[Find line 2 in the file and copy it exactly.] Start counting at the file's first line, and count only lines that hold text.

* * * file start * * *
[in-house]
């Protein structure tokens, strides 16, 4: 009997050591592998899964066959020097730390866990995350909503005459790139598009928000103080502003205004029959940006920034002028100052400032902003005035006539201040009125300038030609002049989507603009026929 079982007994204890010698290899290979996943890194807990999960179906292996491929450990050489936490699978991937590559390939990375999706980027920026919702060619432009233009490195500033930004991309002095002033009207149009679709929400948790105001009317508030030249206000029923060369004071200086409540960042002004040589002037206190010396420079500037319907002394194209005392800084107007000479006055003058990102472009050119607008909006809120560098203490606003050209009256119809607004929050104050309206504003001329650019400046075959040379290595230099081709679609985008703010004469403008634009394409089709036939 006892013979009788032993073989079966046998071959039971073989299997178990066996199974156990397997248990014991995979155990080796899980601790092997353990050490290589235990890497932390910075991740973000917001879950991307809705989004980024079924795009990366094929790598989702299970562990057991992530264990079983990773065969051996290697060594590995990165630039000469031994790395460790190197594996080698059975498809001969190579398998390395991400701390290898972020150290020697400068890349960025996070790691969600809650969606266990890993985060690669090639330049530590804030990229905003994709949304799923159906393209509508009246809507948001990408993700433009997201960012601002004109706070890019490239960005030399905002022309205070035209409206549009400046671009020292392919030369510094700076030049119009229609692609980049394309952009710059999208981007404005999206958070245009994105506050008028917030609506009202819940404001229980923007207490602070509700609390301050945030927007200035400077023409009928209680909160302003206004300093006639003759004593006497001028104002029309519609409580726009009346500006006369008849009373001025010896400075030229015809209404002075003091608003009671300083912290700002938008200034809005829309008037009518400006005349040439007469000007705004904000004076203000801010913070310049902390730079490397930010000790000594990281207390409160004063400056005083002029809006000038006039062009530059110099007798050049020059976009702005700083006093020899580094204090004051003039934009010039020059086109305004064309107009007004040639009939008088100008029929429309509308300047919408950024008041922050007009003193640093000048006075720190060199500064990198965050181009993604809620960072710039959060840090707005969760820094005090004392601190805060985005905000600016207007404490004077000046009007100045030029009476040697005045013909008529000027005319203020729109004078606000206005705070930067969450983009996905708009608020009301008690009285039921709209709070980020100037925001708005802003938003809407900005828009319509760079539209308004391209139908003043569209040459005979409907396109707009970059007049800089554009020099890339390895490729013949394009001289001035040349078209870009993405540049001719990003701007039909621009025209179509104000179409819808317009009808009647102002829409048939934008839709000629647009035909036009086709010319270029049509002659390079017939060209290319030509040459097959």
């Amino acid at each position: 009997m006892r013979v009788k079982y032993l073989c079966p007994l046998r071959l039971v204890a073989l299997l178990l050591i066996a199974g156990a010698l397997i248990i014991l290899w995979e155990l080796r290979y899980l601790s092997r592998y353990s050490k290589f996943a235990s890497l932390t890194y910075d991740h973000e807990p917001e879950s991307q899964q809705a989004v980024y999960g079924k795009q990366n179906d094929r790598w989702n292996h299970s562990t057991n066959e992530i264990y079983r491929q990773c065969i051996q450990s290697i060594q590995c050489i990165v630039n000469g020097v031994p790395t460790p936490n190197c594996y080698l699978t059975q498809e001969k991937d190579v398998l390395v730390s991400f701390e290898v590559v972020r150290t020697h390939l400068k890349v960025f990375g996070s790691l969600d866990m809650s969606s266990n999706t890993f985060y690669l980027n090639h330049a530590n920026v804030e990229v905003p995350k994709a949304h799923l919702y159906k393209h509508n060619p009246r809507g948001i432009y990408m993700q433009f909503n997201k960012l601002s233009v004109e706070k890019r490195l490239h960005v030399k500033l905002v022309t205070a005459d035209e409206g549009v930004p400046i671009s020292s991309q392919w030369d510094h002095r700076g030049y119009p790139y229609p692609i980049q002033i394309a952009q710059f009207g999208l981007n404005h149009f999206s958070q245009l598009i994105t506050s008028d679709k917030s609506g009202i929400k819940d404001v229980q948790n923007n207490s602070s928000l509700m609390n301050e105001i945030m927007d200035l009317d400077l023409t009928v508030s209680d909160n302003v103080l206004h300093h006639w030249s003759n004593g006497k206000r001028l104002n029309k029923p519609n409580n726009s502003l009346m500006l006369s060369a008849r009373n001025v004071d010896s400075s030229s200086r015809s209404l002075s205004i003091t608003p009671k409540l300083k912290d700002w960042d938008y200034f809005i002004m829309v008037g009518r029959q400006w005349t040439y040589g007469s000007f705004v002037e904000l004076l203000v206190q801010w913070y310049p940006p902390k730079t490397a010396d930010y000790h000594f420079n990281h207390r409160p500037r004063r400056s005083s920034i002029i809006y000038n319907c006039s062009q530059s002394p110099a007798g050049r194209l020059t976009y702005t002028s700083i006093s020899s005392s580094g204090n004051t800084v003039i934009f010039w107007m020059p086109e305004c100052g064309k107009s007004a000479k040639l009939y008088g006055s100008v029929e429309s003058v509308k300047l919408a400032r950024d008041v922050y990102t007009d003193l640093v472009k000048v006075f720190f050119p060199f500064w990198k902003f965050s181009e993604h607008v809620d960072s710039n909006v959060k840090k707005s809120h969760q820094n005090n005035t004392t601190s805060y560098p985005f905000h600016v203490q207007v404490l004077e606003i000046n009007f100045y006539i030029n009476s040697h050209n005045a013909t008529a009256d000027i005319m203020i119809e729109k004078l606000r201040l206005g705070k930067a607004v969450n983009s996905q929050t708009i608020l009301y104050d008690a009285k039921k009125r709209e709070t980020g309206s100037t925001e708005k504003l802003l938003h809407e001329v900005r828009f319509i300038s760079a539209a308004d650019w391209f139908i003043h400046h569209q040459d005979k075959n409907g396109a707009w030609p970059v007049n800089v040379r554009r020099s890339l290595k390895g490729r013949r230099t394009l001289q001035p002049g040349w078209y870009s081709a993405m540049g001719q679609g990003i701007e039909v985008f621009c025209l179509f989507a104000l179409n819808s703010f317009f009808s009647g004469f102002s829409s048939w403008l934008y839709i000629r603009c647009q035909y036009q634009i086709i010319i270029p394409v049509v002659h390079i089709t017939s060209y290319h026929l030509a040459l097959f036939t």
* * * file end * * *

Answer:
């Protein structure tokens, strides 16, 4: 009997050591592998899964066959020097730390866990995350909503005459790139598009928000103080502003205004029959940006920034002028100052400032902003005035006539201040009125300038030609002049989507603009026929 079982007994204890010698290899290979996943890194807990999960179906292996491929450990050489936490699978991937590559390939990375999706980027920026919702060619432009233009490195500033930004991309002095002033009207149009679709929400948790105001009317508030030249206000029923060369004071200086409540960042002004040589002037206190010396420079500037319907002394194209005392800084107007000479006055003058990102472009050119607008909006809120560098203490606003050209009256119809607004929050104050309206504003001329650019400046075959040379290595230099081709679609985008703010004469403008634009394409089709036939 006892013979009788032993073989079966046998071959039971073989299997178990066996199974156990397997248990014991995979155990080796899980601790092997353990050490290589235990890497932390910075991740973000917001879950991307809705989004980024079924795009990366094929790598989702299970562990057991992530264990079983990773065969051996290697060594590995990165630039000469031994790395460790190197594996080698059975498809001969190579398998390395991400701390290898972020150290020697400068890349960025996070790691969600809650969606266990890993985060690669090639330049530590804030990229905003994709949304799923159906393209509508009246809507948001990408993700433009997201960012601002004109706070890019490239960005030399905002022309205070035209409206549009400046671009020292392919030369510094700076030049119009229609692609980049394309952009710059999208981007404005999206958070245009994105506050008028917030609506009202819940404001229980923007207490602070509700609390301050945030927007200035400077023409009928209680909160302003206004300093006639003759004593006497001028104002029309519609409580726009009346500006006369008849009373001025010896400075030229015809209404002075003091608003009671300083912290700002938008200034809005829309008037009518400006005349040439007469000007705004904000004076203000801010913070310049902390730079490397930010000790000594990281207390409160004063400056005083002029809006000038006039062009530059110099007798050049020059976009702005700083006093020899580094204090004051003039934009010039020059086109305004064309107009007004040639009939008088100008029929429309509308300047919408950024008041922050007009003193640093000048006075720190060199500064990198965050181009993604809620960072710039959060840090707005969760820094005090004392601190805060985005905000600016207007404490004077000046009007100045030029009476040697005045013909008529000027005319203020729109004078606000206005705070930067969450983009996905708009608020009301008690009285039921709209709070980020100037925001708005802003938003809407900005828009319509760079539209308004391209139908003043569209040459005979409907396109707009970059007049800089554009020099890339390895490729013949394009001289001035040349078209870009993405540049001719990003701007039909621009025209179509104000179409819808317009009808009647102002829409048939934008839709000629647009035909036009086709010319270029049509002659390079017939060209290319030509040459097959």